Rethinking Studios: Designing for People with Disabilities
"I joined the Faculty of Architecture in 1972. Before coming to Berkeley, I had been in practice for eight years in New York City, and I taught at Columbia University. My interests and sympathies were in line with the 'left-leaning' architects of the 1960s succinctly expressed by my own teacher, Percival Goodman, who taught us that the responsibility of the architect was 'not merely to create physical forms, but also to serve as an advocate for improved social conditions.' Berkeley's reputation, and what I found there, made me feel very much at home.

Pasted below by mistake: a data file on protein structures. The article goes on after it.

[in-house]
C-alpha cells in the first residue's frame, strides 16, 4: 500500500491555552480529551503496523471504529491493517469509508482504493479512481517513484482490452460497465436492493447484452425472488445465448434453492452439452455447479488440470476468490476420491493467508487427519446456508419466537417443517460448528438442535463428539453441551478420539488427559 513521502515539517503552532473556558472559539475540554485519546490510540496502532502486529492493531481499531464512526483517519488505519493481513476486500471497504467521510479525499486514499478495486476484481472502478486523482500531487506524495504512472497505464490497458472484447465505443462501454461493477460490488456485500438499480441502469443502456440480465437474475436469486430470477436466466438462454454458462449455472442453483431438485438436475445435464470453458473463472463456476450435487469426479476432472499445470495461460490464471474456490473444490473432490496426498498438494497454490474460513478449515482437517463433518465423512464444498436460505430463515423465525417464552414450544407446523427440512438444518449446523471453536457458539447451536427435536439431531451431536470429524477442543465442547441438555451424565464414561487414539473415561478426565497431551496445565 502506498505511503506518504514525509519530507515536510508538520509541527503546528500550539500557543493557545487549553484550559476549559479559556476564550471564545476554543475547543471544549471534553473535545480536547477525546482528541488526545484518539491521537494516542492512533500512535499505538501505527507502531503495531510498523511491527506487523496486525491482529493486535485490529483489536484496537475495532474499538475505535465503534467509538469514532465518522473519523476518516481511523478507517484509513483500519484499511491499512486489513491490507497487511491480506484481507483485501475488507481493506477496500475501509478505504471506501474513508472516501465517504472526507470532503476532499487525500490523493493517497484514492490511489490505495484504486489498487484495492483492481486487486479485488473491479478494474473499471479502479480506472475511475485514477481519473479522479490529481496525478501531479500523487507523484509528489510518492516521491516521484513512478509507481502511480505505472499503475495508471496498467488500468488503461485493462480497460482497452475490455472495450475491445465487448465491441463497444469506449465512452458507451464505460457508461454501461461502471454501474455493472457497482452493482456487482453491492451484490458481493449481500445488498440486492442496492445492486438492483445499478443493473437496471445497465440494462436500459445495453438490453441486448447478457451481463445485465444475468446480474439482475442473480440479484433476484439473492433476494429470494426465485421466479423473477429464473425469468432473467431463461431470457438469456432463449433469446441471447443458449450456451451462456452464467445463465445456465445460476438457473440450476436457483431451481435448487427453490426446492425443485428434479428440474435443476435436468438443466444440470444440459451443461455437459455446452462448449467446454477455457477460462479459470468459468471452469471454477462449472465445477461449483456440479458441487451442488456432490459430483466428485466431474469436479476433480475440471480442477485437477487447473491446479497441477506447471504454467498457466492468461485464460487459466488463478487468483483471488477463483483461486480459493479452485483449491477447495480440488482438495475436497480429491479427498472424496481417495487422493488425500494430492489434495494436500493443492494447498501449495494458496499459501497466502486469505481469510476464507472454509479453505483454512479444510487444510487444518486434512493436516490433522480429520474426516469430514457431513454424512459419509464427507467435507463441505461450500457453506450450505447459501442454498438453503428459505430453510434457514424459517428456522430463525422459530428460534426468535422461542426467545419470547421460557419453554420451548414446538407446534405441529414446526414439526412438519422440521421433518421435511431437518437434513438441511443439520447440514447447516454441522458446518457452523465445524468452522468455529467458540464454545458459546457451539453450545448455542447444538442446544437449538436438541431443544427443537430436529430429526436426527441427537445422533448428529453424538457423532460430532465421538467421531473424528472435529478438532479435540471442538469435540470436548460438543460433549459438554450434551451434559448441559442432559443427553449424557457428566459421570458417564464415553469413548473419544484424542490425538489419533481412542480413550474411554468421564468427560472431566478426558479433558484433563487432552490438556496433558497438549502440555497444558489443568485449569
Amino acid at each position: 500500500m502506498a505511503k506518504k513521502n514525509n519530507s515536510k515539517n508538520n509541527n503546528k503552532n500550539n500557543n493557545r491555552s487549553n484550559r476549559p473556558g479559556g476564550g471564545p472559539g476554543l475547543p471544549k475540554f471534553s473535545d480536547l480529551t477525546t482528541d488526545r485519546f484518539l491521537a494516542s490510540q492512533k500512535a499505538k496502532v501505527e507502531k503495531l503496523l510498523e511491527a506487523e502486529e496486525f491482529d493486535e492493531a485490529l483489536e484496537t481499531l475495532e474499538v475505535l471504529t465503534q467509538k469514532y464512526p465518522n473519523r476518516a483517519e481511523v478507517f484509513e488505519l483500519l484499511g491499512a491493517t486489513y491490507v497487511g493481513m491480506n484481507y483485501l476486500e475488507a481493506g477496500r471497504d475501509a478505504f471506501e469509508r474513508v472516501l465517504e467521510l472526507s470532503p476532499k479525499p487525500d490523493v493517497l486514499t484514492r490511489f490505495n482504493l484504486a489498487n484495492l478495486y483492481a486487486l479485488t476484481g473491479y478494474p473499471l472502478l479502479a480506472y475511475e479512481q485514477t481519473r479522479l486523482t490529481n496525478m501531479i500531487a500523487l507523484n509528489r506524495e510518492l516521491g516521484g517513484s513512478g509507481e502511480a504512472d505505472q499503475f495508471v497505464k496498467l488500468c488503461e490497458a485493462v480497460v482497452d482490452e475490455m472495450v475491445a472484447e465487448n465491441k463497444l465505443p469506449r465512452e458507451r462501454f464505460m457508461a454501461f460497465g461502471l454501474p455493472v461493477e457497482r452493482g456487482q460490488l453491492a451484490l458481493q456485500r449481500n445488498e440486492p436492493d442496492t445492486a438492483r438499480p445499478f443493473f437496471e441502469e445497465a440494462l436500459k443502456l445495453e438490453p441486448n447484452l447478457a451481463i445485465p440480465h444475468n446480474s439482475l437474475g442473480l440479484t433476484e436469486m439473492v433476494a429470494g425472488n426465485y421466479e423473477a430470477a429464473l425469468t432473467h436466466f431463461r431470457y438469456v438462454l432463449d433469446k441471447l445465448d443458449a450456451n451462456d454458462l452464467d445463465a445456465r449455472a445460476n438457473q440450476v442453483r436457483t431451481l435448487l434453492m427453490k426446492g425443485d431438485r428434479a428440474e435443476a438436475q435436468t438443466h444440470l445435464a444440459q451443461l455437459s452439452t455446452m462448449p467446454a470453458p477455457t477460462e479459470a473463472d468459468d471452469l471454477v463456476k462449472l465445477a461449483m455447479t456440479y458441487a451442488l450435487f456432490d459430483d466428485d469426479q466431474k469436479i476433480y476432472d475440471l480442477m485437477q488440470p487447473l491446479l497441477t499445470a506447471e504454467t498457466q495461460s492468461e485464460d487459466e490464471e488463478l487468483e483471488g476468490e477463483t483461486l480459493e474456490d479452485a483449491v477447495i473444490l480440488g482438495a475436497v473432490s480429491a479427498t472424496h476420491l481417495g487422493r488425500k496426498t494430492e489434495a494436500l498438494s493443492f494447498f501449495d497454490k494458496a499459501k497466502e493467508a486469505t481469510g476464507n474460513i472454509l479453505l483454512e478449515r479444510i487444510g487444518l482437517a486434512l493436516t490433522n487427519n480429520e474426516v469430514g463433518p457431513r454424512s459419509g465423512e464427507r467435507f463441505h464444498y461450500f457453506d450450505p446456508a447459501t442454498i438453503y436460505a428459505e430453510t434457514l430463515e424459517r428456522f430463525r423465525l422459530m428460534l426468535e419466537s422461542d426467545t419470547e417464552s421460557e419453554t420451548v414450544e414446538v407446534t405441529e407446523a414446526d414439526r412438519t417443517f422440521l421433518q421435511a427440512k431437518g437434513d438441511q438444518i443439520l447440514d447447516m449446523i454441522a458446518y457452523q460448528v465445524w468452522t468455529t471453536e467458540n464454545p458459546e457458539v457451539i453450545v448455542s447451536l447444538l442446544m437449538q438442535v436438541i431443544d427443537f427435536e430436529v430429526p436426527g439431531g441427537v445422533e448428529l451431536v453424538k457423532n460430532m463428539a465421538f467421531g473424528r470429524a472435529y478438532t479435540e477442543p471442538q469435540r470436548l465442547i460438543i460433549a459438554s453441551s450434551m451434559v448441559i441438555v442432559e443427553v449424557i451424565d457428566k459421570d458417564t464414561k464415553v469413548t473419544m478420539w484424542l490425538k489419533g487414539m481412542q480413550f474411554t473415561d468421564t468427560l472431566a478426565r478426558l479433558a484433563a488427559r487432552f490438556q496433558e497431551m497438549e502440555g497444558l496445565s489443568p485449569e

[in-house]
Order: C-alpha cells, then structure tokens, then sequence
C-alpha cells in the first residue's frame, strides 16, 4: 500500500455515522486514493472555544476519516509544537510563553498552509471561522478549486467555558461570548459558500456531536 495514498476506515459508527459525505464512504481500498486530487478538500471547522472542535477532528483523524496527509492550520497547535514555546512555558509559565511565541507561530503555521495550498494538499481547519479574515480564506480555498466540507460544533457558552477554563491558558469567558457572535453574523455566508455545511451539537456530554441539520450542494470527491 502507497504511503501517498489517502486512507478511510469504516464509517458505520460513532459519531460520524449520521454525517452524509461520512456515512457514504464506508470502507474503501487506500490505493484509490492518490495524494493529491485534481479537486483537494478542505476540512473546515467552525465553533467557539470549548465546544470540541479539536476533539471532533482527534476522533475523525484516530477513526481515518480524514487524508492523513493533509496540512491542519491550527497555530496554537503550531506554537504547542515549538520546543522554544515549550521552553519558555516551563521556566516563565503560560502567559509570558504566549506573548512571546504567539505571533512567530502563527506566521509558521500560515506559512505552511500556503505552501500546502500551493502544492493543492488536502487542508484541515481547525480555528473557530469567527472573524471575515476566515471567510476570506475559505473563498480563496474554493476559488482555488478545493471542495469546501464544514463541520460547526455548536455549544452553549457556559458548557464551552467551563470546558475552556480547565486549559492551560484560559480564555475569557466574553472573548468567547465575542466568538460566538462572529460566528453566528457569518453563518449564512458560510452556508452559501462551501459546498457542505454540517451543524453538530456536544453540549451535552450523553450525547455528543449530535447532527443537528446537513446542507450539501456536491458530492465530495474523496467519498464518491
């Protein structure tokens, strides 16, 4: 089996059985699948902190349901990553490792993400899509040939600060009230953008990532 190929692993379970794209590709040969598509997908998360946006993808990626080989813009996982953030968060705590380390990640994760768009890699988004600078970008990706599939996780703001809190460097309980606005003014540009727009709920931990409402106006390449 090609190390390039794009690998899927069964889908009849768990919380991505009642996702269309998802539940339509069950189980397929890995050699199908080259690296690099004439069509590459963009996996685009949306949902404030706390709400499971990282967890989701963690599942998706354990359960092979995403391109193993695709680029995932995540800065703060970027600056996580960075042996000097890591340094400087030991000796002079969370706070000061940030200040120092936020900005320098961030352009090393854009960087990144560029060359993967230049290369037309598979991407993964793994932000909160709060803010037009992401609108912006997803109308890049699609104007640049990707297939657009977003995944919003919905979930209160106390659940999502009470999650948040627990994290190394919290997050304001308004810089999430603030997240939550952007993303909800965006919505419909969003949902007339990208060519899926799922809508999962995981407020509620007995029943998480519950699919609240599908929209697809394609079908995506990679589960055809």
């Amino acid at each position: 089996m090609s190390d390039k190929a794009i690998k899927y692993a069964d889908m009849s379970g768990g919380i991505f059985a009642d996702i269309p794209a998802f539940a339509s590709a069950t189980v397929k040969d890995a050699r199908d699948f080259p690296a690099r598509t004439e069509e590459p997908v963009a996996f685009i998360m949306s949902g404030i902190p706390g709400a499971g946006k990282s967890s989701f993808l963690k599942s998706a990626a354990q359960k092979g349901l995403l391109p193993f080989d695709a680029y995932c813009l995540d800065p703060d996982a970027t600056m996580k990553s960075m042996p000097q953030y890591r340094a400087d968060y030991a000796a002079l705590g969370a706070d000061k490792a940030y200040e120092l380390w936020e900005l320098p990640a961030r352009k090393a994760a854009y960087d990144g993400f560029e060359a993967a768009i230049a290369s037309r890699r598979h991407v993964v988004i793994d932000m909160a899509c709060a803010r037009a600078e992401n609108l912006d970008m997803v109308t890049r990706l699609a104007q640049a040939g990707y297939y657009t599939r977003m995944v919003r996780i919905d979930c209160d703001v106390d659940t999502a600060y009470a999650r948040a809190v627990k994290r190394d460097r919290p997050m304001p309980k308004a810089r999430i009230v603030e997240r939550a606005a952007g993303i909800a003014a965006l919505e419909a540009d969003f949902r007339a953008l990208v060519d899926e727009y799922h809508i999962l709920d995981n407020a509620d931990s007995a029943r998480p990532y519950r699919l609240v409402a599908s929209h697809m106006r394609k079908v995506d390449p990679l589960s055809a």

In the 1970s Berkeley was the 'crip capital' of America, a well-deserved reputation because the population included an unusually large number of disabled people living in the town, independently, outside custodial care. For the 1970s this was an unusual situation made possible for two reasons. Various grass roots organizations were active, formed in response to their presence, and the University and the Berkeley community were supportive. A group of former Berkeley students, themselves severely disabled, had recently created The Center for Independent Living (CIL), which offered services that disabled people needed such as accessible housing, attendant care, legal aid, and health counseling. CIL was a unique institution. Through its offices the local population was helped to buck bureaucratic government processes where conventional biases—or regulations—about what was 'best' for the disabled client often made a difference between what was technically available but denied. Observing CIL on a daily basis, I became aware of what the concept of 'access' entailed and of the critical importance of the built environment in allowing 'independent living' to flourish.